Severe flooding kills 14 in south Thailand
Severe flooding due to heavy rain in southern Thailand has killed 14 people, including five students, the interior ministry said yesterday. Six days of floods have affected 582,345 people in 11 of Thailand’s 76 provinces, the ministry said in a statement. One person is reportedly missing, while three others suffered injuries. Trains have also been halted in one province off the Gulf of Thailand as the rails there were submerged under rising floodwaters. Southern Thailand is a popular destination for visitors due to its scenic islands and beaches, and the floods are expected to put a dent in the area’s tourist industry, with the high season running from November to February. However, the waters are receding, with three of the 11 provinces now off the list of flooded provinces. A fourth province is expected to be declared clear as well, an official at the interior ministry said. But Thailand’s Meteorological Department forecasts more heavy rains next week for southern Thailand.
Indonesian authorities burn massive drug haul
Police began torching about a ton of illegal drugs in Jakarta yesterday, as Indonesian President Joko Widodo defended his tough war on narcotics. Authorities wheeled out giant furnaces to incinerate some of the massive haul on display, including nearly half a ton of methamphetamine, 190,000 ecstasy tablets and 420 kilograms of marijuana. Widodo and other top officials, wearing protective gloves and masks, inspected the drugs before tossing bags of pills into the incinerator. Indonesia has tough drugs laws but Widodo has made combating narcotics a top priority since taking office in late 2014, resuming the execution of traffickers after an unofficial hiatus. Eighteen convicted drug smugglers-including 15 foreigners-have been sent to the firing squad in Indonesia under his administration. Widodo has defended his hardline stance, claiming Indonesia faces a “drugs emergency” and must act to protect the next generation. “Every year 15,000 Indonesian youth die because of drugs. How many drug dealers and traffickers die every year?” he said.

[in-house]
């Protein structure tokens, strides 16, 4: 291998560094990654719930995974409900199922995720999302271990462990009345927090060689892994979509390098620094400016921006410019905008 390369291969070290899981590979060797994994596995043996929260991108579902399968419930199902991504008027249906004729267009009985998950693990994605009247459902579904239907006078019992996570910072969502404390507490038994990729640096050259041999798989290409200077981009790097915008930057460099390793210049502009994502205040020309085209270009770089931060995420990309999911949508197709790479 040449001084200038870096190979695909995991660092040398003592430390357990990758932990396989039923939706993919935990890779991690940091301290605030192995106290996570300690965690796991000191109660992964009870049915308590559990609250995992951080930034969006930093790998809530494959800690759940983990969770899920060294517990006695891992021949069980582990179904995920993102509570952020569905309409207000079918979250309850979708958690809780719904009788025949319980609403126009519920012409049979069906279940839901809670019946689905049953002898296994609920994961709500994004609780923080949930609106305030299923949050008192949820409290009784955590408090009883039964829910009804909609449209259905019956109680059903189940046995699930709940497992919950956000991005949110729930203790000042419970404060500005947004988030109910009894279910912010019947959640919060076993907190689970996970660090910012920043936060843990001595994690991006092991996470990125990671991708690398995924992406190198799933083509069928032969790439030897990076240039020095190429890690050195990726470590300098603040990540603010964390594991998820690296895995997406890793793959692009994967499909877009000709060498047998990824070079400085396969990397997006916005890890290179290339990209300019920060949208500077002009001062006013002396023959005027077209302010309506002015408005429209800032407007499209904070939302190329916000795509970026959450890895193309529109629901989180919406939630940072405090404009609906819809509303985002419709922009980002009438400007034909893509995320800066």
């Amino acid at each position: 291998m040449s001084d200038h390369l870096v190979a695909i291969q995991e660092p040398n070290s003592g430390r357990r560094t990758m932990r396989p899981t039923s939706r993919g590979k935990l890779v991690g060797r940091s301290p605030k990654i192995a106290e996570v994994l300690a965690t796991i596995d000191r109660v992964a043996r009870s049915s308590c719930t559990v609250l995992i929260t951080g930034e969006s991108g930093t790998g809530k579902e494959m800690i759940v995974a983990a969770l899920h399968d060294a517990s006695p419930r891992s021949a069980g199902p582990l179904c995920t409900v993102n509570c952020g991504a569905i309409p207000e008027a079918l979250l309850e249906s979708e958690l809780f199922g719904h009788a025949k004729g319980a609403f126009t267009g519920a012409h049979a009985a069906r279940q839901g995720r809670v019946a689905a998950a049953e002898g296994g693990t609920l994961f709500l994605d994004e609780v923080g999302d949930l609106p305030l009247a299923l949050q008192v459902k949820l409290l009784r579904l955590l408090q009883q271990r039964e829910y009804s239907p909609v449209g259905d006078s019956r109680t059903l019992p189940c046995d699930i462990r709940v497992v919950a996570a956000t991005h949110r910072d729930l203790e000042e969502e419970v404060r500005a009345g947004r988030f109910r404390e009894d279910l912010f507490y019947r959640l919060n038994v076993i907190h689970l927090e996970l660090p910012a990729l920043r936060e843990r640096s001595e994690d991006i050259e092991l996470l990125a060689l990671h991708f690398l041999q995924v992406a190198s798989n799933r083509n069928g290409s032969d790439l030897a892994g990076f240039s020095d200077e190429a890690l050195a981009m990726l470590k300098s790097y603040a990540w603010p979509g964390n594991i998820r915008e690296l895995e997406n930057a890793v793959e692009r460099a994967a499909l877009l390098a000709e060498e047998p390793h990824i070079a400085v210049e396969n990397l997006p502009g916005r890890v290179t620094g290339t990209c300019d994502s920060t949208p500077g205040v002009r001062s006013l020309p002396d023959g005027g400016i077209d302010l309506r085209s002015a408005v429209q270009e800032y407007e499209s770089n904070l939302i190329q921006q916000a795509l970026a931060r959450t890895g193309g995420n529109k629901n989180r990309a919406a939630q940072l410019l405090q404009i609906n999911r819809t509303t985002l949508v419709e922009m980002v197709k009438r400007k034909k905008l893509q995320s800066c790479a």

Cambodia upholds drug sentences for foreigners PHNOM PENH:
A Cambodian appeals court yesterday upheld the prison terms of a Frenchwoman, an Australian woman and a Nigerian man for trying to smuggle heroin to Australia. Judge Pol Sam Ouen said the sentences given by the Phnom Penh Municipal Court in May 2014 to then-19year-old Frenchwoman Charlene Savarino, 41-year-old Ann Yoshe Taylor of Australia and 23-year-old Precious Chneme Nwoko of Nigeria were correct and accorded with the law. The lower court had sentenced Savarino to 25 years in prison, Taylor to 23 years and Nwoko to 27 years. Savarino and Taylor were arrested in September 2013 at Phnom Penh International Airport after police found 2.2 kilograms (4.8 pounds) of heroin in Taylor’s luggage as they prepared to fly together to Australia. Nwoko, Savarino’s boyfriend, was believed to have masterminded the smuggling and asked Savarino to make the arrangements. Cambodia is not a major producer of illegal drugs but has increasingly become a smuggling transit route.
Hair today, gone tomorrow: Serial snipper strikes Japan
A suspected serial hair-snipper has been arrested in Japan after being accused of stealing tresses from unsuspecting women on rush-hour trains. Police charged the 23-year-old graduate student with assault on Monday after he admitted cutting the hair of a woman on a packed morning train in Nagoya, a city west of Tokyo. Akiya Yoshida is also being investigated for possible involvement in about 30 other cases over the past several years. Yoshida said he had planned on selling his ill-gotten merchandise online, according to the top-selling Yomiuri newspaper.
IDLIB: A picture taken from a rebel-held area shows smoke billowing from buildings in the pro-regime Shiite town of Foua, in northwestern Idlib province yesterday following a reported rebel shelling. — AFP